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Understanding Python Support in Mapinfo Pro 17.0.3

Products affected: MapInfo Pro™
From the MapInfo Pro 17.0.3 Release Notes:
https://www.pitneybowes.com/content/dam/support/software/product-documentation/public/mapinfo-pro/v17-0-3/en-us/mapinfo-pro-v17-0-3-release-notes.pdf


MapInfo Pro version 17.0.3
MapInfo Pro Python Add-in
MapInfo Pro now support writing add-ins in Python language. This allows developers to take advantage of the Python language and its existing libraries/modules when writing MapInfo Pro add-ins. Python, with its feature rich set of libraries, is a very popular platform for Data Analysis and Visualization. We have provided Python developers and data analysts an easier way to work with MapInfo data by providing access to MapInfo Pro table data. While you can make use of any of the libraries and functionality available to Python, the ability to perform data analysis on MapInfo Pro table attribute data using the rich set of available data analysis tools (for example, pandas, SciPy, matplotlib, etc.) adds more capabilities and functionalities to existing ones.

Setting Up MapInfo Pro Python Add-in
Python Setup
1. Get latest 64-bit installer of Python version 3.7 version from here
Note: Make sure to use the Windows x86-64 executable installer under Downloads.
2. Run the installer as an Admin and choose Custom Install.
3. Make sure you are installing for ALL Users (Install Directory will default to: C:\ProgramFiles\Python37).
4. Check box for setting PATH variable and pre-compiled binaries.

Installing GDAL Python Bindings
1. Download the 64-bit Python installer.
2. Run the OSGeo4W setup program.
3. Select Advanced Install and press Next.
4. Select Install from Internet and press Next.
5. Select an installation directory. The default suggestion is fine in most cases. Press Next.
6. Select Local package directory. The suggestions is fine in most cases. Press Next.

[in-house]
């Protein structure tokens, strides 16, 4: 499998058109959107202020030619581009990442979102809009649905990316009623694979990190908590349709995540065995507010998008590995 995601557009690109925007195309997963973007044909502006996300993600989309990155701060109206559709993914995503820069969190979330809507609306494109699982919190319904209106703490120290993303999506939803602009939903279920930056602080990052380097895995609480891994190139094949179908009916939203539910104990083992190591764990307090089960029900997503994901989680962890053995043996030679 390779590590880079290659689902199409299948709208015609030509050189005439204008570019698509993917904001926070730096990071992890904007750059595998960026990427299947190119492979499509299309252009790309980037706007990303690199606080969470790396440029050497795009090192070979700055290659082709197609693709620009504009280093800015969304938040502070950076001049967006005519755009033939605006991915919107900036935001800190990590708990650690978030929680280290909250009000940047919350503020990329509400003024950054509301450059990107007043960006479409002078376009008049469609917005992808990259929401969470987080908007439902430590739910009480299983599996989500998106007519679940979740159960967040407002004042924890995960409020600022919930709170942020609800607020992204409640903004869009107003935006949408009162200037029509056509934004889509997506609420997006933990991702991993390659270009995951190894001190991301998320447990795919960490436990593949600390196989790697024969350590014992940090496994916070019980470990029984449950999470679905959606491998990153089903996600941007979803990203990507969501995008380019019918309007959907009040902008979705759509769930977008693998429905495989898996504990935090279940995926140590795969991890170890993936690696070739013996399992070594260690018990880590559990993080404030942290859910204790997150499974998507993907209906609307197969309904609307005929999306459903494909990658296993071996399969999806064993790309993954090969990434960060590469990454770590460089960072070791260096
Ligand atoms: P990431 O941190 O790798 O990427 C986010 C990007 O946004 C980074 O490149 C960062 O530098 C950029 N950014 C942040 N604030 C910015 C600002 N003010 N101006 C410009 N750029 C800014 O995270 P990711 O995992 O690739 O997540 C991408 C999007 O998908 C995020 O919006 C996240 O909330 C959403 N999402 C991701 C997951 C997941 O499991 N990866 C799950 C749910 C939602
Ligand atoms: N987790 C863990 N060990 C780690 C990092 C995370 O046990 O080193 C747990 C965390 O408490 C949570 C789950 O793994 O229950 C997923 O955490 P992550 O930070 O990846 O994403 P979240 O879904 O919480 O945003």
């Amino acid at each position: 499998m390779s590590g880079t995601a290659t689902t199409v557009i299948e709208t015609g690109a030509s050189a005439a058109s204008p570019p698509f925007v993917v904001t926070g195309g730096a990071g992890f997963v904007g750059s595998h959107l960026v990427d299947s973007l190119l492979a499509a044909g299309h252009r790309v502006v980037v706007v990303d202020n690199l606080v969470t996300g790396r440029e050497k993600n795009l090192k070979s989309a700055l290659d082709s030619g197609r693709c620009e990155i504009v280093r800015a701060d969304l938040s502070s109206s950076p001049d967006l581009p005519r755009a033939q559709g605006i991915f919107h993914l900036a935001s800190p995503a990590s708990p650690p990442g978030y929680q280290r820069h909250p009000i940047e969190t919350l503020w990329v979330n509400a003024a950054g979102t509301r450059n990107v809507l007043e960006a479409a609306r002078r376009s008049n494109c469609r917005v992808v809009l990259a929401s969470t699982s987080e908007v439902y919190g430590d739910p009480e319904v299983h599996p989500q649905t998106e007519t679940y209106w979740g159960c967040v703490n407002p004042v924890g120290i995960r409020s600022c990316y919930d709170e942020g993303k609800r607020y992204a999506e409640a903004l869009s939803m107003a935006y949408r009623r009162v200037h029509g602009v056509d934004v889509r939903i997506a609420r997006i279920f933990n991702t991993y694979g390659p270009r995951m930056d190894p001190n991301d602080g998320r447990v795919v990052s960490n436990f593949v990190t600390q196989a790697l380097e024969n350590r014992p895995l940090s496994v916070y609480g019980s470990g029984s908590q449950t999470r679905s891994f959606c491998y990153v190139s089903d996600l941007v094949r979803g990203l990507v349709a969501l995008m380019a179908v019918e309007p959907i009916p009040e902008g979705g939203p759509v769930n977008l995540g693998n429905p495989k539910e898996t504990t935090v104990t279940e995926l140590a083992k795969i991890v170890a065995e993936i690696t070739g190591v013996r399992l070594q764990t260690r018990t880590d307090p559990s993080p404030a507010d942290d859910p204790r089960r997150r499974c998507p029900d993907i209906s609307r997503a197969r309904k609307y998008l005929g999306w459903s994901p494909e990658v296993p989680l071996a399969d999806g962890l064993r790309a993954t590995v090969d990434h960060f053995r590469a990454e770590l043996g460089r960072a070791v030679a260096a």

7. Select Direct connection and press Next.
8. Choose download.osgeo.org and press Next.
9. Search GDAL, and install GDAL version.
10. If you have installed OSGeo4W in C:\OSGeo4W64:
• Then add C:\OSGeo4W64\bin to Path system environment variable.
• Define GDAL_DATA to C:\OSGeo4W64\share\gdal.
• Change paths as per your installation.
11. Open a command prompt window and execute "pip install --global-option=build_ext--global-option="-IC:\OSGeo4W64\include"--global-option="-LC:\OSGeo4W64\lib" gdal"
12. Close the command prompt window.
13. Open a new command prompt window.
14. Type Python and press Enter. This will open python interactive prompt.
15. Type "from osgeo import ogr".
This should work without error, verifying your GDAL python binding install.

Machine Environment Setup
Set the following two SYSTEM environment variables: to the Python installation directory (for example, C:\Program Files\Python37):
1. PYTHONPATH
2. PYTHONHOME

Setup Python Debugging using Visual Studio Code (VSCODE)
1. Install Python and pylint extension and restart VSCODE.
2. Initialize configurations. A configuration drives VS Code's behavior during a debugging session. Configurations are defined in a launch.json file that's stored in a .vscode folder in your workspace.
3. To initialize debug configurations, first select the Debug View in the sidebar.
Note: If you don't yet have any configurations defined, you'll see "No Configurations" in the drop-down list, and a dot on the settings icon:
4. To generate a launch.json file with Python configurations, do the following steps:
• Select the Settings button or use the Debug > Open configurations menu command.